Tomorrow, at 4:00 PM local time, Corvette Racing will fire up the C8.R for the last time to compete in the 100th anniversary of the 24 Hours of Le Mans. Normally the American standout, the Corvette race car feels overshadowed by other GM entries, including a trio of Cadillac LMDh Hypercars, and the awesome Garage 56 Chevrolet Camaro ZL1. Next year, though, there’s expected to be a small fleet of Corvette Z06 GT3.R race cars. But it’s going to come with a sacrifice: the Corvette Racing factory team will be no more after the 2023 WEC and IMSA racing seasons.
A SportsCar365 interview with motorsport competition director Mark Stielow told all. The former GM performance engineering river mentioned that the departure from a full factory team will be a “big shift” for the company, but necessary to have a larger Corvette competition footprint globally.
“From a General Motors perspective that’s how we’ve historically done it,” said Stielow of Corvette Racing. “It’s a big shift for our marketing team to be like, ‘What do you mean we’re not going to have the classic two yellow Corvettes?’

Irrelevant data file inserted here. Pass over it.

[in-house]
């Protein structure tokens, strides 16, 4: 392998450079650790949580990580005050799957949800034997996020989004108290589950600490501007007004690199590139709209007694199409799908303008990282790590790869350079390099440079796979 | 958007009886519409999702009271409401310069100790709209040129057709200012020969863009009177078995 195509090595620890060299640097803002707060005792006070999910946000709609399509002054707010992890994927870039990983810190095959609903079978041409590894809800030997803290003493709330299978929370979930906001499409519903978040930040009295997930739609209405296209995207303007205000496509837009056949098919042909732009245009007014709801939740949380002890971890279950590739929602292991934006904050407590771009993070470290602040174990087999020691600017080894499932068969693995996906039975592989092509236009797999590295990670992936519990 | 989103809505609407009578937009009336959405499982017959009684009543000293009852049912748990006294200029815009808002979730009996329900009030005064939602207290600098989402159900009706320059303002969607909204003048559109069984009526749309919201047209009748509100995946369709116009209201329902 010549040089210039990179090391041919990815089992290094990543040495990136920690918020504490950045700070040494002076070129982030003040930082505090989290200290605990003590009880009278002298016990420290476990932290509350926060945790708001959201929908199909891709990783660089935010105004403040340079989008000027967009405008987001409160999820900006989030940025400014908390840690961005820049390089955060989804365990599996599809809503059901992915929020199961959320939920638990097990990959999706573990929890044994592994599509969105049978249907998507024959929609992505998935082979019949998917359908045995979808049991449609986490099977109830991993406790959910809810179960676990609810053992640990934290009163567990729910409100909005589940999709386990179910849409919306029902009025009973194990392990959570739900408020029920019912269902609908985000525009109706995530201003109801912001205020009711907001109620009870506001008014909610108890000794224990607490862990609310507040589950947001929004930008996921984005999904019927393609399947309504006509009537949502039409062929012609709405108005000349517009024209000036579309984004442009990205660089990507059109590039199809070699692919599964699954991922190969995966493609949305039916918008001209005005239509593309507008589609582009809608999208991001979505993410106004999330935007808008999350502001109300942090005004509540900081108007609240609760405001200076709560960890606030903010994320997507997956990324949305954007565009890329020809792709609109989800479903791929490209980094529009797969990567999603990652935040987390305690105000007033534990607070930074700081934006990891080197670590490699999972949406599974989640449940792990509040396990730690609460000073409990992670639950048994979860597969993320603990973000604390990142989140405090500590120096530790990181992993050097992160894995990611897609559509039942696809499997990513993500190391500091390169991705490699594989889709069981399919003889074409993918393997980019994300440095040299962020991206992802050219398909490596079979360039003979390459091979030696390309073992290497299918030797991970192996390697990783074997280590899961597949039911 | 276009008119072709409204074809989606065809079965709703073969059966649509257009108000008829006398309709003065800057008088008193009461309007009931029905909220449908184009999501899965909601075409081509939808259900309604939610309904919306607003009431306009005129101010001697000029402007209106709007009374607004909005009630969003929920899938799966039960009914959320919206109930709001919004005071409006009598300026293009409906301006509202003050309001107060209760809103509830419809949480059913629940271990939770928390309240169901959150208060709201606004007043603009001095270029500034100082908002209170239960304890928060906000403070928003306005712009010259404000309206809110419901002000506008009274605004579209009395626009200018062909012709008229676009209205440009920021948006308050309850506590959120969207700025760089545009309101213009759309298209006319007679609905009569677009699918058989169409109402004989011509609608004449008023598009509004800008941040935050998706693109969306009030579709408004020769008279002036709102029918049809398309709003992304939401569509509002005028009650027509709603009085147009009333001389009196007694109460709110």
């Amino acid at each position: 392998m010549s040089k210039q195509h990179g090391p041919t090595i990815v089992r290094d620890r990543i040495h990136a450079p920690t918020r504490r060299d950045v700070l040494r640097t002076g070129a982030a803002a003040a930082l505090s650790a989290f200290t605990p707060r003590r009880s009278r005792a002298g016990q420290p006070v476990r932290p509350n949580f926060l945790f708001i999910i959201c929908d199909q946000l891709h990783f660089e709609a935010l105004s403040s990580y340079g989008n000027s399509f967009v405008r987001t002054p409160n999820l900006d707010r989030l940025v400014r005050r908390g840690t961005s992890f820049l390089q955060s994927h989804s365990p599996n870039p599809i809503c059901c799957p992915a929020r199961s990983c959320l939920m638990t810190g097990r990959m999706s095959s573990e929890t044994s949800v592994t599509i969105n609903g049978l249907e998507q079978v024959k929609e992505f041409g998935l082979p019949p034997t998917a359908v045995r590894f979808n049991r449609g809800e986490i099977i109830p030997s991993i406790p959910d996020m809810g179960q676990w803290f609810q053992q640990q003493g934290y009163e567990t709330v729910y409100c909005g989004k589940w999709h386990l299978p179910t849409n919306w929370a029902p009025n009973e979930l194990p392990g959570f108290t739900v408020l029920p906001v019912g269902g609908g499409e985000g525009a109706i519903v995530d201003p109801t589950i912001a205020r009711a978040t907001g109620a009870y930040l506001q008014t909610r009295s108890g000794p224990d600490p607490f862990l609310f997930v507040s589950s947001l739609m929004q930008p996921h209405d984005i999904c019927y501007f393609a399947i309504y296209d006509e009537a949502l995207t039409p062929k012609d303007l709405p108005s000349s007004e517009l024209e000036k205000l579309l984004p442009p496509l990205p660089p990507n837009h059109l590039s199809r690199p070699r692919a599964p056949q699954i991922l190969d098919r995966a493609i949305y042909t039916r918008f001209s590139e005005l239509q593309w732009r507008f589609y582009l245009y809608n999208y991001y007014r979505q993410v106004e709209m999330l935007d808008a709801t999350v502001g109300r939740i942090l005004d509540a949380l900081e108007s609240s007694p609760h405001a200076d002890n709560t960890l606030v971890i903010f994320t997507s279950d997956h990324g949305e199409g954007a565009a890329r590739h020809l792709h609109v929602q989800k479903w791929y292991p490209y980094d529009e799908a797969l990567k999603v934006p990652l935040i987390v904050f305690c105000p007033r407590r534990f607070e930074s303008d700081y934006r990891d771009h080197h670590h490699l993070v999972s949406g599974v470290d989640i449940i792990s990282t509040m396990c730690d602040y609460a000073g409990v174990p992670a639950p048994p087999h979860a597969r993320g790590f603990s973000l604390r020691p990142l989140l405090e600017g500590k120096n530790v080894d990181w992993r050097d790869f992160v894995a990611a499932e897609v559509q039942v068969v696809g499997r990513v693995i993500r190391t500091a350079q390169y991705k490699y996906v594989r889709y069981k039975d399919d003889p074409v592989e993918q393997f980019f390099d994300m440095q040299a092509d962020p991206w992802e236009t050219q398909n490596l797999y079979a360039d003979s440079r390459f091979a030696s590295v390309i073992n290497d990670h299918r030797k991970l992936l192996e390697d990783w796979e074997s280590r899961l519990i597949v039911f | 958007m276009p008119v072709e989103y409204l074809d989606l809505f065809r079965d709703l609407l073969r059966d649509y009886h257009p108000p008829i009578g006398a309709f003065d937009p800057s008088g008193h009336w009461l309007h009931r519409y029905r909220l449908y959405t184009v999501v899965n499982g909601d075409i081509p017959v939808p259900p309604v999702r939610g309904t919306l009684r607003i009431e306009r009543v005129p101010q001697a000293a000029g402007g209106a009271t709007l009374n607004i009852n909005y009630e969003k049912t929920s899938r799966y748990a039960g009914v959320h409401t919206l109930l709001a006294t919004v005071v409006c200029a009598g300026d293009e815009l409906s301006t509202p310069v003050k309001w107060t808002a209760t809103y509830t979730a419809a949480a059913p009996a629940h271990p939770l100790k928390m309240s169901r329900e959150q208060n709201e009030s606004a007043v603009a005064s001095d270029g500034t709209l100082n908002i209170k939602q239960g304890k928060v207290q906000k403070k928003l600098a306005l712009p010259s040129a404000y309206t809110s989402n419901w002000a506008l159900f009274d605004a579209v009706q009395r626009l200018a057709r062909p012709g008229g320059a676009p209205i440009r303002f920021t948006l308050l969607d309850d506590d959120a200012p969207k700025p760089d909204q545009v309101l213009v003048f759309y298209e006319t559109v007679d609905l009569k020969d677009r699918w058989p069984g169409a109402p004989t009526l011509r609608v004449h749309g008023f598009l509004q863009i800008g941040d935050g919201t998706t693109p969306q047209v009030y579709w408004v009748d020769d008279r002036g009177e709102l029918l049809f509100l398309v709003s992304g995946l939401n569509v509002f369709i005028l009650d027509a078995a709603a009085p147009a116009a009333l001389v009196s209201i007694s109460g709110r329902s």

When we asked, the official statement from Chevrolet is as follows:
Corvette Racing is going through a transition with the GT3 program and Z06 GT3.R coming online, and us being more present in that sphere. Corvettes will still be in IMSA and WEC, plus other championships in the future.
When we sought to clarify if the Corvette Racing team is going away indefinitely, we got left on “read.” Make of that what you will.
Indeed, Chevrolet has big ambitions with the C8 Corvette Z06 GT3.R race car, which was officially revealed at the 2023 24 Hours of Daytona in January. The car will be sold turn-key to privateer racing teams for $735,000 apiece, and will be eligible to compete in the IMSA (Daytona, Sebring), WEC (Le Mans, Spa), and SRO (Bathurst, Nürburgring) racing leagues. Supporting the privateer race teams will also be Pratt & Miller, the current partner of Corvette Racing. For 2024, Chevrolet is hoping to sell around 10 cars. All of that support will no doubt pull away focus from running a factory team, so its understandable that Corvette Racing will disband as GM’s motorsports ambitions grow. Eventually, we could see a GM F1 team.